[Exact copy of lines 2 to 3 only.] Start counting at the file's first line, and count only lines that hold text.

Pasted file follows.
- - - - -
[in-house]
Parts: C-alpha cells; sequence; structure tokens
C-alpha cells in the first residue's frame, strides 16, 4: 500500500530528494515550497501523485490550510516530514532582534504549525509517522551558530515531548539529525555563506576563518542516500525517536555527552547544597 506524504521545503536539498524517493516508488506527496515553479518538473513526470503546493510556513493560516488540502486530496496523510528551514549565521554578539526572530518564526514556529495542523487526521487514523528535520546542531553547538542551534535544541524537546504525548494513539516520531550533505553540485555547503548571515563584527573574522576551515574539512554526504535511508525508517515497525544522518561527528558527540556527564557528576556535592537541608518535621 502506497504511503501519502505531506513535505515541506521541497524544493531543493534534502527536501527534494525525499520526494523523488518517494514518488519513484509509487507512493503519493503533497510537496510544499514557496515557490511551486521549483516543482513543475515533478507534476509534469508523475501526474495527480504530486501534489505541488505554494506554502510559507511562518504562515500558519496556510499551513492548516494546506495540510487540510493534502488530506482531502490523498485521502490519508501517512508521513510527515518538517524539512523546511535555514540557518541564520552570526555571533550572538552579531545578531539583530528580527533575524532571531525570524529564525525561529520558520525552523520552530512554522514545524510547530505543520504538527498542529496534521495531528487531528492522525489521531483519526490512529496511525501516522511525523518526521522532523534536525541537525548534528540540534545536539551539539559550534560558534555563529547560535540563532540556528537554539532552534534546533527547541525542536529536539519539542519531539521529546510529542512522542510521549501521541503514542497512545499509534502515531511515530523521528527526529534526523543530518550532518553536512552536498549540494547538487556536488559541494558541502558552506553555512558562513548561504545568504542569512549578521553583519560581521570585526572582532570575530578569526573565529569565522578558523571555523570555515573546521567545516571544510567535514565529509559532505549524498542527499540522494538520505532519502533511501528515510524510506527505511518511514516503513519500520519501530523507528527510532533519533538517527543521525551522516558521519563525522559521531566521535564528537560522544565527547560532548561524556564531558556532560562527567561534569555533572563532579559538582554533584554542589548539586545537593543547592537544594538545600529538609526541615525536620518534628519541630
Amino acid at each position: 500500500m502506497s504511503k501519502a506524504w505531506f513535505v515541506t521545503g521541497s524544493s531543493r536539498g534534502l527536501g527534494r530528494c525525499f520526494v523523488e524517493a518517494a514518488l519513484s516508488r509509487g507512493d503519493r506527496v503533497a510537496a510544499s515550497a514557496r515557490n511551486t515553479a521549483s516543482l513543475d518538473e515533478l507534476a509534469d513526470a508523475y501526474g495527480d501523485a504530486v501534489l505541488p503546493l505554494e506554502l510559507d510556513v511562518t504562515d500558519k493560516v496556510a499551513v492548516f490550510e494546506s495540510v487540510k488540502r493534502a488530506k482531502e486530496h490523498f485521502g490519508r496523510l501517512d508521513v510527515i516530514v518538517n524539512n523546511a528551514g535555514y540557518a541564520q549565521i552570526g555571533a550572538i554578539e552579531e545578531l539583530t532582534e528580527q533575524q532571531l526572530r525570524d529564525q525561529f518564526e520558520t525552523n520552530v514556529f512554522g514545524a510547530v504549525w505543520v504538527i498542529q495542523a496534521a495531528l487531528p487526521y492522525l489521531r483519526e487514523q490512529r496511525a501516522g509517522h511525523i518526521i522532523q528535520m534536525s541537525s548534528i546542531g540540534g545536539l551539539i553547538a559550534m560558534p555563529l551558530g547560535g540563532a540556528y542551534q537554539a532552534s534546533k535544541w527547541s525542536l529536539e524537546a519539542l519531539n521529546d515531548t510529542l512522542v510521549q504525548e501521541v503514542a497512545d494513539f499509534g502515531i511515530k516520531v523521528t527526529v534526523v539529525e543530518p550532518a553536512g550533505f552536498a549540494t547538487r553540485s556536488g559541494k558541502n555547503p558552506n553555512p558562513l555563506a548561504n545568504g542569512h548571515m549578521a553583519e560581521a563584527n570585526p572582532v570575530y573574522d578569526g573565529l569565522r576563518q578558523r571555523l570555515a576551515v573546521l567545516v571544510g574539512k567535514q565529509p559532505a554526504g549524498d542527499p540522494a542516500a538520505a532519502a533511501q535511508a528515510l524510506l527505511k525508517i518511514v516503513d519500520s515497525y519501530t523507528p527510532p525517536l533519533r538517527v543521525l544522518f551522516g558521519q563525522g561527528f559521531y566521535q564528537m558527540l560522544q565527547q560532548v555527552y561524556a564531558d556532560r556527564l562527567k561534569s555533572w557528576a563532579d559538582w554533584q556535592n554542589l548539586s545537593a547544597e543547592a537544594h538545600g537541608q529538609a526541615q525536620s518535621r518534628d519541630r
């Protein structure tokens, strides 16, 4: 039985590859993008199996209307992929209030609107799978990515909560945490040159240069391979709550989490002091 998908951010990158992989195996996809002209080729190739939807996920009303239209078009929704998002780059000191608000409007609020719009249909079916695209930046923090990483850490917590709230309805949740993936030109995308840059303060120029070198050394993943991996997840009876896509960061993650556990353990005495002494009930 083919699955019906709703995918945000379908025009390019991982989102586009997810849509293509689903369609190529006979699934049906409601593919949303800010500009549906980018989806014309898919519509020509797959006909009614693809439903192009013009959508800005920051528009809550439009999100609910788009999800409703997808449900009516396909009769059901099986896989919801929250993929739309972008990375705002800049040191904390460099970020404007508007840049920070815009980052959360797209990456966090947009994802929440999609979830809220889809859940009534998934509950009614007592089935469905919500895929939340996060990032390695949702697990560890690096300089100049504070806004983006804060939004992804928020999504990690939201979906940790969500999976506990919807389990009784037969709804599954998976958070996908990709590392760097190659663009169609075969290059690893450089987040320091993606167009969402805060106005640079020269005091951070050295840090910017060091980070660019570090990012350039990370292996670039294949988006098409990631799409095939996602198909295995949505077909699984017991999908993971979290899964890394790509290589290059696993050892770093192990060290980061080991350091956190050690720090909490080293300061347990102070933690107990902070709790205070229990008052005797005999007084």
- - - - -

Parts: C-alpha cells; sequence; structure tokens
C-alpha cells in the first residue's frame, strides 16, 4: 500500500530528494515550497501523485490550510516530514532582534504549525509517522551558530515531548539529525555563506576563518542516500525517536555527552547544597 506524504521545503536539498524517493516508488506527496515553479518538473513526470503546493510556513493560516488540502486530496496523510528551514549565521554578539526572530518564526514556529495542523487526521487514523528535520546542531553547538542551534535544541524537546504525548494513539516520531550533505553540485555547503548571515563584527573574522576551515574539512554526504535511508525508517515497525544522518561527528558527540556527564557528576556535592537541608518535621 502506497504511503501519502505531506513535505515541506521541497524544493531543493534534502527536501527534494525525499520526494523523488518517494514518488519513484509509487507512493503519493503533497510537496510544499514557496515557490511551486521549483516543482513543475515533478507534476509534469508523475501526474495527480504530486501534489505541488505554494506554502510559507511562518504562515500558519496556510499551513492548516494546506495540510487540510493534502488530506482531502490523498485521502490519508501517512508521513510527515518538517524539512523546511535555514540557518541564520552570526555571533550572538552579531545578531539583530528580527533575524532571531525570524529564525525561529520558520525552523520552530512554522514545524510547530505543520504538527498542529496534521495531528487531528492522525489521531483519526490512529496511525501516522511525523518526521522532523534536525541537525548534528540540534545536539551539539559550534560558534555563529547560535540563532540556528537554539532552534534546533527547541525542536529536539519539542519531539521529546510529542512522542510521549501521541503514542497512545499509534502515531511515530523521528527526529534526523543530518550532518553536512552536498549540494547538487556536488559541494558541502558552506553555512558562513548561504545568504542569512549578521553583519560581521570585526572582532570575530578569526573565529569565522578558523571555523570555515573546521567545516571544510567535514565529509559532505549524498542527499540522494538520505532519502533511501528515510524510506527505511518511514516503513519500520519501530523507528527510532533519533538517527543521525551522516558521519563525522559521531566521535564528537560522544565527547560532548561524556564531558556532560562527567561534569555533572563532579559538582554533584554542589548539586545537593543547592537544594538545600529538609526541615525536620518534628519541630